USA Today has an extensive article on the intersection of science and public policy. While the article opens by framing the issue as one of scientists versus politicians (and the Bush Administration in particular), it also contains some worthwhile comments on the danger of politicizing science, as well as in pretending that science can resolve contentious policy debates.
"The science community now recognizes that this administration completely puts its political cart before the scientific horse," says Science magazine editor in chief Donald Kennedy, a former Food and Drug Administration chief. "We've seen it with one issue after another."
But White House science adviser John Marburger says one reason science has emerged as such a hot issue is that the research-is-right banner is an easy one to wave.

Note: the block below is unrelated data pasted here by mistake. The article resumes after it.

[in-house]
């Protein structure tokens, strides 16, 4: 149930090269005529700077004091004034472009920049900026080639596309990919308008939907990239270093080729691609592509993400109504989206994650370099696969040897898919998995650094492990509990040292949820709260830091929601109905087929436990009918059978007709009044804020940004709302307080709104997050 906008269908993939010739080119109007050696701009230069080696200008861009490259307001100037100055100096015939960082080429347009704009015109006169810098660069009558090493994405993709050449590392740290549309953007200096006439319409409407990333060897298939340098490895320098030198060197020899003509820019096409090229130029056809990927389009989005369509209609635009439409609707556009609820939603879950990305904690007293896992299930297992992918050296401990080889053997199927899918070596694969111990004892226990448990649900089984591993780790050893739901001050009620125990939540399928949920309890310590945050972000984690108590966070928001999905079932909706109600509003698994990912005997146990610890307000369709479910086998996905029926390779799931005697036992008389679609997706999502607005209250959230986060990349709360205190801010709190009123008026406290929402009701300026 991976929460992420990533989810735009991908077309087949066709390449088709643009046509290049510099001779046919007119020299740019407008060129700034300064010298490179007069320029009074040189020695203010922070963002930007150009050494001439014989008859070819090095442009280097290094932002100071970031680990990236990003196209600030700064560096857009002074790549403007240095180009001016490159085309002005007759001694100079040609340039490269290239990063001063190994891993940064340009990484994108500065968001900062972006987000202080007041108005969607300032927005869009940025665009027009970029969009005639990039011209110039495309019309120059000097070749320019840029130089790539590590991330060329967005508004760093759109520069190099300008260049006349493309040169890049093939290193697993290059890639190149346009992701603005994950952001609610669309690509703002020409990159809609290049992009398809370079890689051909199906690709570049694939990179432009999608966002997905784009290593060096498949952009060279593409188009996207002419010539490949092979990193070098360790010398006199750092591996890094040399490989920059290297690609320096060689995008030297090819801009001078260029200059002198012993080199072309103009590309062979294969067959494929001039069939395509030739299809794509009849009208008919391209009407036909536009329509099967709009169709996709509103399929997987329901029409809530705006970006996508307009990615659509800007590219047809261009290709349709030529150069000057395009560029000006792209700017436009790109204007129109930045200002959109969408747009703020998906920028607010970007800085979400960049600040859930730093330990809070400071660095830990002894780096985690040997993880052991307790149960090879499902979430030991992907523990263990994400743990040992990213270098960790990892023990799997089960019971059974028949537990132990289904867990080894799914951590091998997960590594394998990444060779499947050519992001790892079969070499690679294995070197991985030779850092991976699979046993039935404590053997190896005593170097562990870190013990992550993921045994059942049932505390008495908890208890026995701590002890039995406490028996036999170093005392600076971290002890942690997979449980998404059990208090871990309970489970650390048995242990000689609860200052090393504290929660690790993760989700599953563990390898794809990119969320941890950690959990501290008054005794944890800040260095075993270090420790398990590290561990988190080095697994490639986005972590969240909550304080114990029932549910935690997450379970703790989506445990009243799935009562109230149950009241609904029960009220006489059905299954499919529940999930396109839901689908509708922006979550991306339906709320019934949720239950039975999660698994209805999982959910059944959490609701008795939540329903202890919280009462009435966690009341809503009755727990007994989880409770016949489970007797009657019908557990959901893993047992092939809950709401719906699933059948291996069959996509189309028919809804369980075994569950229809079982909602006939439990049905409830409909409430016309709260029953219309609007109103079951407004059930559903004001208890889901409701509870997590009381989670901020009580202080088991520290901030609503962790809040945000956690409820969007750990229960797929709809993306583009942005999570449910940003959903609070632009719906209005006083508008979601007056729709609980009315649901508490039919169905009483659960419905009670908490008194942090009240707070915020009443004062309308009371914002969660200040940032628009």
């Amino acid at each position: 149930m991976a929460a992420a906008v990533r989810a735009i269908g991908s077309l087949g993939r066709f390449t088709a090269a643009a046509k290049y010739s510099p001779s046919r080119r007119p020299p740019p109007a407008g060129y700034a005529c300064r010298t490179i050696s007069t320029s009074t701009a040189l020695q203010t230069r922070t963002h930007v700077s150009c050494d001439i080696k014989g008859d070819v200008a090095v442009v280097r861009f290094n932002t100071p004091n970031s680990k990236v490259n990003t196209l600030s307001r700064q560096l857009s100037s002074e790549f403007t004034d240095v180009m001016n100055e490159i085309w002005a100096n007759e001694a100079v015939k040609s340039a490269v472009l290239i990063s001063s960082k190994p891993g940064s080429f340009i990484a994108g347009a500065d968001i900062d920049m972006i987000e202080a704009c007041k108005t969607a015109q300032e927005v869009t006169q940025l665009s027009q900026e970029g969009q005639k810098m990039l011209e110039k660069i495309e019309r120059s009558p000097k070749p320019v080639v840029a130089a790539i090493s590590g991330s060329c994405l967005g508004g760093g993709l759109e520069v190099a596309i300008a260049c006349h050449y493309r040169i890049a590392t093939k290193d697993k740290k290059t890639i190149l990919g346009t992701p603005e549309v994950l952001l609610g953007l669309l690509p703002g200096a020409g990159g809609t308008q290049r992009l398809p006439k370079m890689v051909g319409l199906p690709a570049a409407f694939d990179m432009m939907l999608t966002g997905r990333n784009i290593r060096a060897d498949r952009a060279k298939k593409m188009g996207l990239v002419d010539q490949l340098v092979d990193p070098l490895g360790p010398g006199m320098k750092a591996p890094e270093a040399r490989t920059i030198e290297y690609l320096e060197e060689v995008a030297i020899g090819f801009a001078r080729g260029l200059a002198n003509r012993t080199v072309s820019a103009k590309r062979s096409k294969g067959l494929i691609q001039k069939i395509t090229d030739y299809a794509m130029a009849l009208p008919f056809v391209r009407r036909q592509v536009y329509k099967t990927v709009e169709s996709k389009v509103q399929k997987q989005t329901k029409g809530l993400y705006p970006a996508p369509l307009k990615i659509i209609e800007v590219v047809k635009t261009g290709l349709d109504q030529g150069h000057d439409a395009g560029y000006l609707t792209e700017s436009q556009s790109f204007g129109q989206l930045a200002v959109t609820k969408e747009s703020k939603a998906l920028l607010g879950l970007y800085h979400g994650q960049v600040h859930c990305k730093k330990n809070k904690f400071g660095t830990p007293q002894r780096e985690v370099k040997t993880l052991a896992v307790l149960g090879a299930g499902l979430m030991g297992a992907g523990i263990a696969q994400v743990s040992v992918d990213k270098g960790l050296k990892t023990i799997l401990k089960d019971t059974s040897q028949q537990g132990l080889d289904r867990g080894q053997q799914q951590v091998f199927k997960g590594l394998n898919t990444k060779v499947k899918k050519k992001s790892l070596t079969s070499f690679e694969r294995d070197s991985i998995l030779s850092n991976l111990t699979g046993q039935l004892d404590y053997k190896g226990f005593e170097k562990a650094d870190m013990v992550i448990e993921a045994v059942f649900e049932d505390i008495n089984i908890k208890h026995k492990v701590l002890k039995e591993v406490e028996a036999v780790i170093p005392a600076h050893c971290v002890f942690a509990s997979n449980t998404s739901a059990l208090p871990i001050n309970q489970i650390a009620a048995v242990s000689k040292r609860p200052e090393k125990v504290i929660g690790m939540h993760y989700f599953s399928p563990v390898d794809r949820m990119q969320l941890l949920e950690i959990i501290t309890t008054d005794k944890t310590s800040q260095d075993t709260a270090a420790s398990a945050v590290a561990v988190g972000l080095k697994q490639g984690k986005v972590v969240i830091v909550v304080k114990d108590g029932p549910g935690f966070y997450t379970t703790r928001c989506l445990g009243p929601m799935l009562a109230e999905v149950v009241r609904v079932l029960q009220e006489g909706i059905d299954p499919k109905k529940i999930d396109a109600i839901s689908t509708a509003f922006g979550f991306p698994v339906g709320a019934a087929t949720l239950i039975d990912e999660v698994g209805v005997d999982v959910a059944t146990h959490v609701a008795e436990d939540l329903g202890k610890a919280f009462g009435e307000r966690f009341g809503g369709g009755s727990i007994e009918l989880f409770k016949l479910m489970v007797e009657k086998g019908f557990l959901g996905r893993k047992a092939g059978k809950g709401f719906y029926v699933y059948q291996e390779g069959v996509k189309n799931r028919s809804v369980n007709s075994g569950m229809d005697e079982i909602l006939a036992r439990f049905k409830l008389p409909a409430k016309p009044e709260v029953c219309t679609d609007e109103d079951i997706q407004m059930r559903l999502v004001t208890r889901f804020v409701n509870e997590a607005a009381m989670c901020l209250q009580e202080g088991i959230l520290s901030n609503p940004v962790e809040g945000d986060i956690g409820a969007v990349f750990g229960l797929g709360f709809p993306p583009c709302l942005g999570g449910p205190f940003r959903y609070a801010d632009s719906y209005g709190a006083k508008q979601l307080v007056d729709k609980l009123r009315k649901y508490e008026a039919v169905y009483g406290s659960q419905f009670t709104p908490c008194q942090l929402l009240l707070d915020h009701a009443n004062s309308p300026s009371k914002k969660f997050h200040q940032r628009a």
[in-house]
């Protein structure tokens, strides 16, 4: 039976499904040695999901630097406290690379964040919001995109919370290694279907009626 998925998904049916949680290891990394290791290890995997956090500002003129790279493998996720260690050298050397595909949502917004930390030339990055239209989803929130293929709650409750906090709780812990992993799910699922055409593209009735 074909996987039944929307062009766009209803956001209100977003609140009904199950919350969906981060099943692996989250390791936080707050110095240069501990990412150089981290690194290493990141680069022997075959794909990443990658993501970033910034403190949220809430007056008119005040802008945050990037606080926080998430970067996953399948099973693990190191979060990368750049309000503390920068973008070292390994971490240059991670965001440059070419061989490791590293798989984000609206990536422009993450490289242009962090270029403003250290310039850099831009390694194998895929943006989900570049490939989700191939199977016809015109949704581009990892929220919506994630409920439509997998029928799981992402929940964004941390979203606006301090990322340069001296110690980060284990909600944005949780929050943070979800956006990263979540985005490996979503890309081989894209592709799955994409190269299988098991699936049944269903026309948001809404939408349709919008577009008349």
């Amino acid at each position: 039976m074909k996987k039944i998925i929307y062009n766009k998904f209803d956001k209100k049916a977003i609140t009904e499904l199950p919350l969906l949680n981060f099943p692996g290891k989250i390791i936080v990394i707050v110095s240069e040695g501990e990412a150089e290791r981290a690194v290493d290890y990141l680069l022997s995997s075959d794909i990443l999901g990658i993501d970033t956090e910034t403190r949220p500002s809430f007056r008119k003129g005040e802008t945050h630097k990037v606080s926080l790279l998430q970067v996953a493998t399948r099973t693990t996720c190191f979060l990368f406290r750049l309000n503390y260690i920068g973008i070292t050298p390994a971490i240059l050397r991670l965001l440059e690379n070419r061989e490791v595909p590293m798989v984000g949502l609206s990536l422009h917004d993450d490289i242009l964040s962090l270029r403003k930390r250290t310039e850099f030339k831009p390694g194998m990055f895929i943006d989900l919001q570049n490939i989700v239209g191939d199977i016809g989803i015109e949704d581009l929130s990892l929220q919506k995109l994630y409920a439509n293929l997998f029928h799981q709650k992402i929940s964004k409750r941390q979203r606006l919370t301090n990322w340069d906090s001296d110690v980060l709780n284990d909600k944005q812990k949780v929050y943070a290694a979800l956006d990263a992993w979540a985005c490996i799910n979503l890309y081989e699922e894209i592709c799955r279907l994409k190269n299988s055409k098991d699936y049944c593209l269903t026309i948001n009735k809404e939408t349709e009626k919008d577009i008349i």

"Science has become very powerful as a symbol and everyone who has a case to make, or argument to win, tries to recruit science on their side," Marburger says. "Issues that might not have been labeled as 'science-related' controversies in the past are now called science-related."
Science policy professor Daniel Sarewitz of Arizona State University in Tempe says: "I think the opportunity to use science as a political tool against Bush has been irresistible — but it is very dangerous for science, and for politics. You can expect to see similar accusations of the political use of science in the next regime." . . .
Says Princeton's David Goldston, former chief of staff for the House Science Committee under now-retired Rep. Sherwood Boehlert, R-N.Y.: "As politics have gotten more and more polarized, everyone has to claim their views are objective, pure and factual, which means they are pulled into the scientific side. Most of these issues are largely values questions, but no one wants to discuss those, so we end up with baroque debates about science." . . .
"Don't think the problem is going to go away," Goldston says. "With politics more polarized than ever and a lot of these issues just continuing forward, efforts to frame science in debate are now inherent to our system."